Herzog said the decision is a result of budgetary issues that span CUNY management from the state government level to the Queens College campus specifically.

“The chronic underfunding of CUNY has increased under Mayor Adams and Governor Hochul,” Herzog said. “Then there’s CUNY Central, who is issuing these budgetary demands that are coming from people who have no experience in the classroom, and they seem very arbitrary. And then there’s the local management. No other CUNY campus, as far as I know, has made a decision like this that is so completely lacking in humanity and with no transparency and without even consulting the chairs who are left to do the dirty work of firing these people.”

Herzog was required to inform a faculty member of their termination after receiving Price’s email.

“It was the most awful thing I’ve had to do as a Chair, ever,” Herzog said. “To let someone know, on such short notice, that they have no income and no health insurance.”

While budgetary concerns and cuts at CUNY have been well-documented, Carr questioned the efficacy of cutting faculty as a method of alleviating CUNY’s larger financial concerns.

“Obviously, CUNY does need funding, we are in a budget crisis, but this seems like a misapprehension of the problem,” Carr said. “We are educators. A lot of us have been at Queens College for a long time. We know our students, we care about our students, we’re good at what we do. If we want to get the enrollments up, if we want to get the numbers up, we need people like us at the school.”

With two weeks until the start of the spring semester, Carr said the chances of finding another teaching position soon are slim.

“I haven’t even thought— I mean, I have no idea what to do,” Carr said. “I have no idea what to do.”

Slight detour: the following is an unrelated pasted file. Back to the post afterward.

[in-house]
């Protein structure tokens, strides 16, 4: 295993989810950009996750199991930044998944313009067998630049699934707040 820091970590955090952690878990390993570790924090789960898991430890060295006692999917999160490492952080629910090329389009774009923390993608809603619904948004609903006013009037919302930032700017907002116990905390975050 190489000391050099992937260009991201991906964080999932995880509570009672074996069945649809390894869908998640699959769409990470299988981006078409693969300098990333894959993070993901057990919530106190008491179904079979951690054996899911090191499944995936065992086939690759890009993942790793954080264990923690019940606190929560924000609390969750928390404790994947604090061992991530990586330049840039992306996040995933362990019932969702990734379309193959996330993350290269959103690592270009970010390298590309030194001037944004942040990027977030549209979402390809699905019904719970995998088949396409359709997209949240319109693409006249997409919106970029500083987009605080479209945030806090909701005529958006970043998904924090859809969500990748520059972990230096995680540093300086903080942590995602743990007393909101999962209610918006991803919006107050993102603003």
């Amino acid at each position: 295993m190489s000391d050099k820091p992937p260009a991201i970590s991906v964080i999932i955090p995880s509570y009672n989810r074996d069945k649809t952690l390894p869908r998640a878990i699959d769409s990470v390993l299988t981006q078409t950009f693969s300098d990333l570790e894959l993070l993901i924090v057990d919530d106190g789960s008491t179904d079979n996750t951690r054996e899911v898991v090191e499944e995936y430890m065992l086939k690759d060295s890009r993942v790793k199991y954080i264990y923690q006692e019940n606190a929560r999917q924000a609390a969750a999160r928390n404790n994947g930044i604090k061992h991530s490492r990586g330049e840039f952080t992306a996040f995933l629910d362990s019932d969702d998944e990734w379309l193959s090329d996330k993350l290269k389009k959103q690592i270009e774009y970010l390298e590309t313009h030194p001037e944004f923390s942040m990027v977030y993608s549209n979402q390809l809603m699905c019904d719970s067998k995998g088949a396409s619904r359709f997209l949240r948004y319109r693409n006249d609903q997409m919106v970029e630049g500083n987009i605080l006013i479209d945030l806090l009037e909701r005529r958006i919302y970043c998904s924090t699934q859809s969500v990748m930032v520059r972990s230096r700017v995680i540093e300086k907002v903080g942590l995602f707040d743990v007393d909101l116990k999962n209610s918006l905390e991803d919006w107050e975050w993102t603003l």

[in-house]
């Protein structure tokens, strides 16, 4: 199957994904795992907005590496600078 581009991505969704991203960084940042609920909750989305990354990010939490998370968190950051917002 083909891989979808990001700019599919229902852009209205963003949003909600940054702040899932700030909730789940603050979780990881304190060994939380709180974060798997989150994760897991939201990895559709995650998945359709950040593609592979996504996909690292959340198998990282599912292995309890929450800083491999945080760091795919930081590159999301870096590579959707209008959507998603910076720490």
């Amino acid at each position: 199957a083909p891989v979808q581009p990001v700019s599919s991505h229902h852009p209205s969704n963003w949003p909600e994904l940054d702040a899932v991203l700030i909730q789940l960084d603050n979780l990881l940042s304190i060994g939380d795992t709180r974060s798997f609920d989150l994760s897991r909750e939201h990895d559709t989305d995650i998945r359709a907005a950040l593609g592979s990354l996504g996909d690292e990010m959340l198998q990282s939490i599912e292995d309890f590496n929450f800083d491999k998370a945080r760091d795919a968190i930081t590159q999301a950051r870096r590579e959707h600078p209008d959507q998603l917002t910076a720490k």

Congresswoman AOC celebrates Halloween and connects with constituents at Queens Night Market

Credit: Charlie Finnerty

By Charlie Finnerty and Celia Bernhardt

Congresswoman Alexandria Ocasio-Cortez joined Halloween festivities at the Queens Night Market in Corona Park Saturday Oct. 28. The congresswoman was a judge in the event’s costume contests, met dozens of community members and sampled food from vendors. After three weeks of chaos in congress following the Republican ousting of Kevin McCarthy as speaker of the House, Ocasio-Cortez said she was glad to be back in the district connecting with constituents.

“You’ve got to be where the people are,” Ocasio-Cortez said. “To be able to be back in the community after being stuck in DC for a while, I just want to kiss the ground when I land at LaGuardia. It’s really great to be able to be here, bring folks together and just be a person, hang out, be with our neighbors.”

The Night Market was rained out the preceding four weekends, but visitors enjoyed a bout of good weather on Saturday night — just in time for the Halloween-themed finale to the Market’s season. Competitors in the costume contest vied for prizes including a football signed by Eli Manning, tickets to Forest Hills Stadium events and round trip Delta Airlines flights. After the contest concluded, scores of attendees lined up to greet Ocasio-Cortez.